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Regional Water & Sanitation Summit

The Kenya Regional Water Summit is organized to be a leading interaction forum in the water sector, with the understanding that water is a dynamic resource. Water summits will be held within topographical jurisdiction formerly known as water boards which share geographical and water source locations and are likely to suffer the same risks.

It will be a gathering of water sector players to discuss the opportunities, trends and challenges faced by the water industry


Water has increasingly been recognized as the key factor underlying sustainability and security of Kenya development.  Factors like population, economic growth and climate change are increasingly driving demand and pressure on water. Water is not only an input material in development, but a scarce and strategic resource for economic growth and sustainability.

Water demand follows an upward trend and will continue into the future both at national, county and sectoral level.  An improved understanding of water is important in guiding policy decision making at all levels of development. One of the biggest challenges is uncertainties in governance, interrelations and impact of water issues.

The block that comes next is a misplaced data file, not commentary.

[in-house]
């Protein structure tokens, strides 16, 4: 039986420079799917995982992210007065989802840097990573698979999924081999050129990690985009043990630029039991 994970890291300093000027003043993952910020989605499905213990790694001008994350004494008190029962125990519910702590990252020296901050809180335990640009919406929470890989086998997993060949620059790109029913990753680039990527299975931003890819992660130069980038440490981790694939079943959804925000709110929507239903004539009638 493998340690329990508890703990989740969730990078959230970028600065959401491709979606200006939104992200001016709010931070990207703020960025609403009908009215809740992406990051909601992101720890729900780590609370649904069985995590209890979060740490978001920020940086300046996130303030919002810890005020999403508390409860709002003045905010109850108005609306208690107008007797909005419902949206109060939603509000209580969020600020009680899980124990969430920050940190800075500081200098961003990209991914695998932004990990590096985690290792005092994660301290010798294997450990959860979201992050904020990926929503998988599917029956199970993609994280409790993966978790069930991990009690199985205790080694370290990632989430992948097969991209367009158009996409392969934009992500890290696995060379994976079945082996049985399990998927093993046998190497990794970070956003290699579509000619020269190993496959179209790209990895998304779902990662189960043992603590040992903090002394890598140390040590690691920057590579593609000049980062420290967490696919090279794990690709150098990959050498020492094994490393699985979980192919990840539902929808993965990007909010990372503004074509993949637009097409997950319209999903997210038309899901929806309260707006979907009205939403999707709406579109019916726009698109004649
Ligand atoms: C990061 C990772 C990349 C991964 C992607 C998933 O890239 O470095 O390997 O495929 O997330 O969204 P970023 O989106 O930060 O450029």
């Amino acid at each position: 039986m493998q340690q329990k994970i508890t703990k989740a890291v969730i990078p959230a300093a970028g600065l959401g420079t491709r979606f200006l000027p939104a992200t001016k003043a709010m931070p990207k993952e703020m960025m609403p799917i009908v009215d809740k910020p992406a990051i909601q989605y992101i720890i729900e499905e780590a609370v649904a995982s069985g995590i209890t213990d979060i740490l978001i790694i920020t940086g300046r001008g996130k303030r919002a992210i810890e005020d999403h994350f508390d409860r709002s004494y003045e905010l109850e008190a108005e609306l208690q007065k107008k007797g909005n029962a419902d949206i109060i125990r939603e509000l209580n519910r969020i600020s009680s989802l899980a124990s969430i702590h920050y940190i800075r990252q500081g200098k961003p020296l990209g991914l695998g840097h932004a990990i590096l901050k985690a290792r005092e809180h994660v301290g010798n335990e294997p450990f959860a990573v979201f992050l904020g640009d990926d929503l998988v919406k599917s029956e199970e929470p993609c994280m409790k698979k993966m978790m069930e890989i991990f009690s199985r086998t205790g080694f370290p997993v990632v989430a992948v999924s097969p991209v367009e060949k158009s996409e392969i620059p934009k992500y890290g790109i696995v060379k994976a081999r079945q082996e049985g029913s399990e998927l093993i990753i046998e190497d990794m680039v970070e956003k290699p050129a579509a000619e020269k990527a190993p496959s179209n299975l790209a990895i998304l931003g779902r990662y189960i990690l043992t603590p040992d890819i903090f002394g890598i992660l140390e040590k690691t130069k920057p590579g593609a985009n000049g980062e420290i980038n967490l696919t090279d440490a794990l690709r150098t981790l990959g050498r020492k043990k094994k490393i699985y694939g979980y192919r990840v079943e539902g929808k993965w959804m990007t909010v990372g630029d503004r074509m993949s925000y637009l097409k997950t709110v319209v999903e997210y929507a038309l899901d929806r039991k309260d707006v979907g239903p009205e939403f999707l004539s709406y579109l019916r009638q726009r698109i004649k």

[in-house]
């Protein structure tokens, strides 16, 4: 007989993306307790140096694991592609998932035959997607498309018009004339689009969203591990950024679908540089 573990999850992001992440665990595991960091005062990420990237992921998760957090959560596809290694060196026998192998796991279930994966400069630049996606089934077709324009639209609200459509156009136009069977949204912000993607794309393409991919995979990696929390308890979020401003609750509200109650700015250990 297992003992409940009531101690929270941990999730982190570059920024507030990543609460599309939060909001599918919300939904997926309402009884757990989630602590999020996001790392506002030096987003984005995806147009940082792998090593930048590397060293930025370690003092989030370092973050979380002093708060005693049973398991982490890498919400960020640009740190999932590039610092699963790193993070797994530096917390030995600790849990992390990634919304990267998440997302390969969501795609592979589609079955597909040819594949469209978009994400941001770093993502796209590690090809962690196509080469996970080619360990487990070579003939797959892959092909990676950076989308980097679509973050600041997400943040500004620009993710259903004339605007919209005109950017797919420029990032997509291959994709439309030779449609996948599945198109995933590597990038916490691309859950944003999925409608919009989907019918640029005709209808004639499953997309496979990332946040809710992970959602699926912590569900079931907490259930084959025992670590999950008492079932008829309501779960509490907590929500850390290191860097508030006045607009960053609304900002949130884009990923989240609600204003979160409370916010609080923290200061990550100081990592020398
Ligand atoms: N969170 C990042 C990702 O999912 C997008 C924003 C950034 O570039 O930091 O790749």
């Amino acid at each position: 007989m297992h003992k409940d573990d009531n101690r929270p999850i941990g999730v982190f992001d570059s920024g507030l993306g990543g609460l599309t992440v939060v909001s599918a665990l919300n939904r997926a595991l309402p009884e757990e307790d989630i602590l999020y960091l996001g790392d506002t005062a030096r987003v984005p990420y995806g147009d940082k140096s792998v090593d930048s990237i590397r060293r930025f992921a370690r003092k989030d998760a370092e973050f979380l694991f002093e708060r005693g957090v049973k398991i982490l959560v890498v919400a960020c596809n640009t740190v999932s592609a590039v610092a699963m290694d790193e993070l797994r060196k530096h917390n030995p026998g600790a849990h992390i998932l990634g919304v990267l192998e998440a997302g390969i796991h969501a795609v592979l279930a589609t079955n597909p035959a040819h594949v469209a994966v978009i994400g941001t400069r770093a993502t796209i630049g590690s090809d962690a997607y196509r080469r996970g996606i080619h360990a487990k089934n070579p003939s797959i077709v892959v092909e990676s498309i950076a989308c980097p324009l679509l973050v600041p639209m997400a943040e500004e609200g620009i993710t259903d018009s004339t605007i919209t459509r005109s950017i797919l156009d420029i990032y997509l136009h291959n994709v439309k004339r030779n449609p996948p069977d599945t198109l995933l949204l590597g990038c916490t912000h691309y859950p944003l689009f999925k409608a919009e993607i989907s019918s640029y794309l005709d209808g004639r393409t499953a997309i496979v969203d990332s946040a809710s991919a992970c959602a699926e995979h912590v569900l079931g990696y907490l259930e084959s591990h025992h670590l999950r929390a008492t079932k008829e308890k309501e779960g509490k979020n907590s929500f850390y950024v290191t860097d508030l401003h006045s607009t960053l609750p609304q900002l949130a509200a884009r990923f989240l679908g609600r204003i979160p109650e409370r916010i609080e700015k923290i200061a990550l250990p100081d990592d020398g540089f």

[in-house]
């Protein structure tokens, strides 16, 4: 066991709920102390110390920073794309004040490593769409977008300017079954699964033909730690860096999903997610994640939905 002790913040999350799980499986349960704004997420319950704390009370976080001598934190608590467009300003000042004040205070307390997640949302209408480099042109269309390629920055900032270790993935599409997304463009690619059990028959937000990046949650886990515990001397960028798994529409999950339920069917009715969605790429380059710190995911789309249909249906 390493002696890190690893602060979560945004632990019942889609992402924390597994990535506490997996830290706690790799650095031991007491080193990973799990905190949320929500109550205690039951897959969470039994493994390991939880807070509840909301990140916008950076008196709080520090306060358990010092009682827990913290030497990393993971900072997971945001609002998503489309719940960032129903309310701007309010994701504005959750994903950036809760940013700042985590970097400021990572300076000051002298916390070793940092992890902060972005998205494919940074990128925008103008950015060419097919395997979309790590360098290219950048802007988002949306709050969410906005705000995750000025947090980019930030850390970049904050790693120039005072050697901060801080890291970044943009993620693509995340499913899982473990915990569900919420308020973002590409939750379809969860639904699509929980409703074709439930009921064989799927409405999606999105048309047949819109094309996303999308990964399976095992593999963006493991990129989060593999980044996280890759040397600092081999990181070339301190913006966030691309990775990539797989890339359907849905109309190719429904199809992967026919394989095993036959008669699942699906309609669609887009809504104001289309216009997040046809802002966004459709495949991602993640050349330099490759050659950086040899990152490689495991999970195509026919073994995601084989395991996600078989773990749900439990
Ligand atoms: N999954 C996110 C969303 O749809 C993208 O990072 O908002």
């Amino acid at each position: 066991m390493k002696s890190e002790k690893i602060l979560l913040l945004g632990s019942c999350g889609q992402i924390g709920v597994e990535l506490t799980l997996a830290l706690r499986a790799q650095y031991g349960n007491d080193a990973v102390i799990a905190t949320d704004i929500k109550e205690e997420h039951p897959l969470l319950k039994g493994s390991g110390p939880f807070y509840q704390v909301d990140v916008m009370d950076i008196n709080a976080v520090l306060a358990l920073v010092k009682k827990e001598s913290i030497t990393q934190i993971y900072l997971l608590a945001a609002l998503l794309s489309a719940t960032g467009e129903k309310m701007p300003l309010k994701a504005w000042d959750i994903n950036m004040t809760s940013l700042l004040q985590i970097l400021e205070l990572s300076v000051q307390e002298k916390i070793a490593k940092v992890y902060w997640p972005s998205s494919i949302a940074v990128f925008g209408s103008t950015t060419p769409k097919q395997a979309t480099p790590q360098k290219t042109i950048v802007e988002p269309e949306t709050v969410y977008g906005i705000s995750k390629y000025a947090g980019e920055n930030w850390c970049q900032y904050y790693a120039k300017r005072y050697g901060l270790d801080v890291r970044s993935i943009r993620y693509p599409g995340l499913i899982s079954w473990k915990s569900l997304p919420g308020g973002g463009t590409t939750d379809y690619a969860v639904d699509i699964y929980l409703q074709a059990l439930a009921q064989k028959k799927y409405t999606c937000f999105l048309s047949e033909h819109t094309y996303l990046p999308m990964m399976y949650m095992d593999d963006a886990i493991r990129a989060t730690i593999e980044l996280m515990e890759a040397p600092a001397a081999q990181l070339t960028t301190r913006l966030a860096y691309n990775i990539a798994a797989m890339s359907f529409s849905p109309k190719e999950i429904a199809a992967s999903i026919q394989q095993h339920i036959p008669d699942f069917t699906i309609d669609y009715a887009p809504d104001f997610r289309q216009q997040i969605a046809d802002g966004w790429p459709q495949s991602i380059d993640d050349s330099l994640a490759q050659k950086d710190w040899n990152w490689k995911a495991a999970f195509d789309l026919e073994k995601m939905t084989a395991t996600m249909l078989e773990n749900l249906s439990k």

Kenya has achieved remarkable economic growth in the last decade. The growth path has been consistent with its robust performance in economic growth which has been supported by a stable macroeconomic environment, low oil prices, rebound in tourism, strong remittance inflows, and an ambitious public investment drive. The growth trajectory has been interrupted by drought which has led to crop failure, dying herds of livestock, and increased food insecurity, power energy (hydropower being the cheapest source of energy in Kenya). Poor rains increase energy costs and water as a production input. The effects spill over to other sectors resulting to inflation and persistent poverty.

Consolidation of water knowledge sharing is important aspect as a safeguard to water resources and ensure the country growth path is sustained through governance and economic growth. This will require regional and sectoral linkages and recurrent spending and improvements on domestic resource mobilization.